Prof. Klaus Mainzer is a USIA Council Senior Advisor of the United Sigma Intelligence Association (USIA).
Klaus Mainzer is the president of the European Academy of Sciences and Arts. He is the author of the widely translated, cited, and reviewed book Thinking in Complexity.
Mainzer graduated from the Landrat-Lucas-Gymnasium in Opladen and studied mathematics, physics and philosophy. In 1973, he obtained a doctorate in philosophy and mathematics fundamentals ("Mathematical Constructivism"). In 1979, Mainzer got his habilitation in philosophy with a thesis on "Space, Geometry and Continuum" at the University of Münster. In 1980, he received a Heisenberg grant. He was a professor for the basic theory and history of exact sciences at the University of Konstanz from 1981 to 1988. He was the Vice-Rector of the University of Konstanz between 1985 and 1988.
From 1988 to 2008, Klaus Mainzer was a professor of the philosophy of science and director of the Institute for Philosophy. Since 1998, he is the founding director of the Interdisciplinary Institute for Computer Science at the University of Augsburg. Between 2008 and 2016, he held the chair for philosophy and philosophy of science at the Technical University of Munich (TUM). Mainzer was appointed director of the Carl von Linde Academy. He was the Munich Center for Technology in Society (MCTS) founding director at the Technical University of Munich (TUM) between 2012 and 2016. Since 2016, Mainzer has been "TUM Emeritus of Excellence." Since 2019, Mainzer has been Senior Professor at the Faculty of Mathematics and Natural Sciences and the Tübingen Center for Advanced Studies (TüCAS) at the Eberhard Karls University of Tübingen.
He was a member of the Advisory Board of the TUM Institute for Advanced Study (IAS) (2009-2016), Principal Investigator (PI) of the TUM Cluster of Excellence Cognition in Technical Systems (CoTeSys) (2009-2014) and a member of the Editorial Board of the International Journal of Bifurcation and Chaos in Applied Sciences and Engineering (2005-2015). He is a member of the Research Center for Education and Information (Beijing University), the Academia Europaea (London), the European Academy of Sciences and Arts (Salzburg) and there Dean of the Class for Natural Sciences 2018–2019, member of the German Academy of Science and Engineering (acatech), there spokesman for the work project "Responsibility" 2018–2019 and since 2018 spokesman for the working group "Basic Questions." Mainzer was a member of the Board of Trustees of the Daimler and Benz Foundation (Ladenburg) (1998–2008) and has been Deputy Chairman of the Board of Trustees of the Udo Keller Foundation Forum Humanum (Hamburg) since 2014,
He gave guest lectures or carried out visiting professorships in Brazil, China, India, Japan, South Korea, US and Russia. He was a visiting scientist at the Euler International Mathematical Institute (St. Petersburg), the Hausdorff Research Institute for Mathematics (Bonn) and the Leibniz Center for Informatics at Schloss Dagstuhl.
Klaus Mainzer initially published on the concept of a number, the fundamentals of geometry, space, time, symmetry and quantum mechanics. He became known as a fundamental theorist of complex systems and artificial intelligence (AI), who considers their social consequences in the age of digitization. He was the first who examined mathematical models of complex systems (e.g., cellular automatons and neural networks) that organize themselves in nature - from molecular and cellular systems to organisms and brains. With Leon O. Chua of University of California, Berkeley, he pointed out that the non-linearity and instability are insufficient to explain new structures (emergence). The prerequisite is the principle of local activity, which mathematically explains the emergence of complex structures on the edge of chaos.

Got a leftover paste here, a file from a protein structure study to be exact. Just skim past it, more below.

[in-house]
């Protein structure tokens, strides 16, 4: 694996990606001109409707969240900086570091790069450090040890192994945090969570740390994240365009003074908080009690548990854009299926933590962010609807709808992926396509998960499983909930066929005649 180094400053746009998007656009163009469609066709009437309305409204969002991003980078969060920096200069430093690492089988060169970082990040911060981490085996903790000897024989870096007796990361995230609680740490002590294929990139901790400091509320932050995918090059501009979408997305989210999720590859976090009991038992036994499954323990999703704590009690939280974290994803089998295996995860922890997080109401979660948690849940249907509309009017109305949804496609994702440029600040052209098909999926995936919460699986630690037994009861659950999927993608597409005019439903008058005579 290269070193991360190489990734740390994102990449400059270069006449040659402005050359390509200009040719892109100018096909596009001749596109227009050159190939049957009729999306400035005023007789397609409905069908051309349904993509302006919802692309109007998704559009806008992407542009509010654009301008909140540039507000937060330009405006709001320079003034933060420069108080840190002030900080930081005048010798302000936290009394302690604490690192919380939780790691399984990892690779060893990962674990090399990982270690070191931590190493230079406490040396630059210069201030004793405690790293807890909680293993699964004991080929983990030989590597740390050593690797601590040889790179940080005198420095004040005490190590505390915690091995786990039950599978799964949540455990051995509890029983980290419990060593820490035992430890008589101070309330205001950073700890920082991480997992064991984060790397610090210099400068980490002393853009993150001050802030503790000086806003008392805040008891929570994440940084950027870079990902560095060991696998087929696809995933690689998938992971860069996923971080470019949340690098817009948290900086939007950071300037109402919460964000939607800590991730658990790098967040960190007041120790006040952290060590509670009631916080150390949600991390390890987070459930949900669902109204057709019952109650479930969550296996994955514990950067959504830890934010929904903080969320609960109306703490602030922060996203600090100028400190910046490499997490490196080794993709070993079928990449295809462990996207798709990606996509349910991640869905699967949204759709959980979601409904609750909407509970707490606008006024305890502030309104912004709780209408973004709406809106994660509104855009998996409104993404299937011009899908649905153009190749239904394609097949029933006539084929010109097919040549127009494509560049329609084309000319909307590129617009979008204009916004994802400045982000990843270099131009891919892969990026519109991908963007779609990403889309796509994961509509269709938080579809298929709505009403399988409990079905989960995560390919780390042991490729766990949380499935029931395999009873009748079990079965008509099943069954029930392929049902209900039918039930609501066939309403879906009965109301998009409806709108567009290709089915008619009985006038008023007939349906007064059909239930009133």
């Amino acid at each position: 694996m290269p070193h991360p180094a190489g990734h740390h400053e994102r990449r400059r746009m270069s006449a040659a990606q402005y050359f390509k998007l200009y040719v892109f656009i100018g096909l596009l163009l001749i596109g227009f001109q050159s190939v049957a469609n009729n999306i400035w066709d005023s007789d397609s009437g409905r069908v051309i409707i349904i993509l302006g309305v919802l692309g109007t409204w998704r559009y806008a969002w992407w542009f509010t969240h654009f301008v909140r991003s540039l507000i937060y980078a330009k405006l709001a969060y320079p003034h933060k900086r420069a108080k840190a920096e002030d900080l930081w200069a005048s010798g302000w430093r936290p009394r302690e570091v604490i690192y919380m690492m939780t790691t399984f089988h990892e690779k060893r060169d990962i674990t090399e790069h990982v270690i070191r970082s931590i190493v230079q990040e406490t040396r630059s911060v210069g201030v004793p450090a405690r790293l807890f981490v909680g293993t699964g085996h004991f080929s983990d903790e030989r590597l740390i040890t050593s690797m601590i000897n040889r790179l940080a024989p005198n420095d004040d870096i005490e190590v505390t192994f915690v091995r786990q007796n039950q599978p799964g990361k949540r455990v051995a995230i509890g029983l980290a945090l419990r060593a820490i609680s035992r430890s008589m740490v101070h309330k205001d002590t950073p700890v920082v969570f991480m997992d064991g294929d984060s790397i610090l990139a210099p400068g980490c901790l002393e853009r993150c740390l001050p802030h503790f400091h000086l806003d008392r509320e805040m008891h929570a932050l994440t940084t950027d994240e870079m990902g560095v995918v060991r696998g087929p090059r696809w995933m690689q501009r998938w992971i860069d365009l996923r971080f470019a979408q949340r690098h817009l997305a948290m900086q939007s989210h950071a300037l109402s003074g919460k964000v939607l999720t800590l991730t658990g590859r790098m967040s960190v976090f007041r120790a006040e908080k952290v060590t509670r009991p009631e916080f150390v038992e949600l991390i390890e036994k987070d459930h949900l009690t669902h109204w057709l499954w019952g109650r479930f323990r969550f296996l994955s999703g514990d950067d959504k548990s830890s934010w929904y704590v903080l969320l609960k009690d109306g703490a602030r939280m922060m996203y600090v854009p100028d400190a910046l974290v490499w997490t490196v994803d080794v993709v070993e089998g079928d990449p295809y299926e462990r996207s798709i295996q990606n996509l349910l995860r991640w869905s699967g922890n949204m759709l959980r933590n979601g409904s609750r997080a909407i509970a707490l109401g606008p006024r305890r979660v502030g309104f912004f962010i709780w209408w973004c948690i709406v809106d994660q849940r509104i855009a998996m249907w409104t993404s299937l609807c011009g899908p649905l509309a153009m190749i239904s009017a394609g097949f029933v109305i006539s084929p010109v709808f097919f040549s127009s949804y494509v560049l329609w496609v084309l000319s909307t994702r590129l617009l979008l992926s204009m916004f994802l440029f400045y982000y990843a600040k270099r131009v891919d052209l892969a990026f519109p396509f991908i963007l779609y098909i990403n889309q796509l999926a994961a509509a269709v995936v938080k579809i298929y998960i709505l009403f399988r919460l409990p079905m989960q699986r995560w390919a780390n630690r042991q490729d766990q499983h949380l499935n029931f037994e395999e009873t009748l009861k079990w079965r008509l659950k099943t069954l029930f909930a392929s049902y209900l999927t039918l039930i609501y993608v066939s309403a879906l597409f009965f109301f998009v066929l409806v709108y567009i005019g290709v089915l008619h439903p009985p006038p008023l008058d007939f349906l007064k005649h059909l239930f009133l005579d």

In basic mathematical research, he began studying constructive mathematics against the background of Kant's philosophy. Based on degrees of predictability and constructiveness, he researched the extent to which mathematical proofs - and thus human thinking - can be reduced to algorithms and computers. The world's calculation leads again to complex systems and the question of the degree to which they can be digitized (e.g., as quantum information systems).
In the technical sciences, Mainzer advocates increased basic research into verification programs to overcome the blind spots of statistical learning algorithms (machine learning) in AI. Complex Systems in the Internet of Things (e.g., Smart Mobility, Industry 4.0) lead to a data explosion (Big Data), which raises security and responsibility issues. In addition to program verification, Mainzer demands technology design that takes social, ecological, ethical and legal aspects into account in the innovation from the outset. In the global competition of world systems, he calls for the European innovation area to reflect on its legacy of individual human rights and to develop artificial intelligence as a service system further.
In November 2020, the European Academy of Sciences and Arts elected Mainzer as its new president. He succeeded Felix Unger, who had served as president for three decades.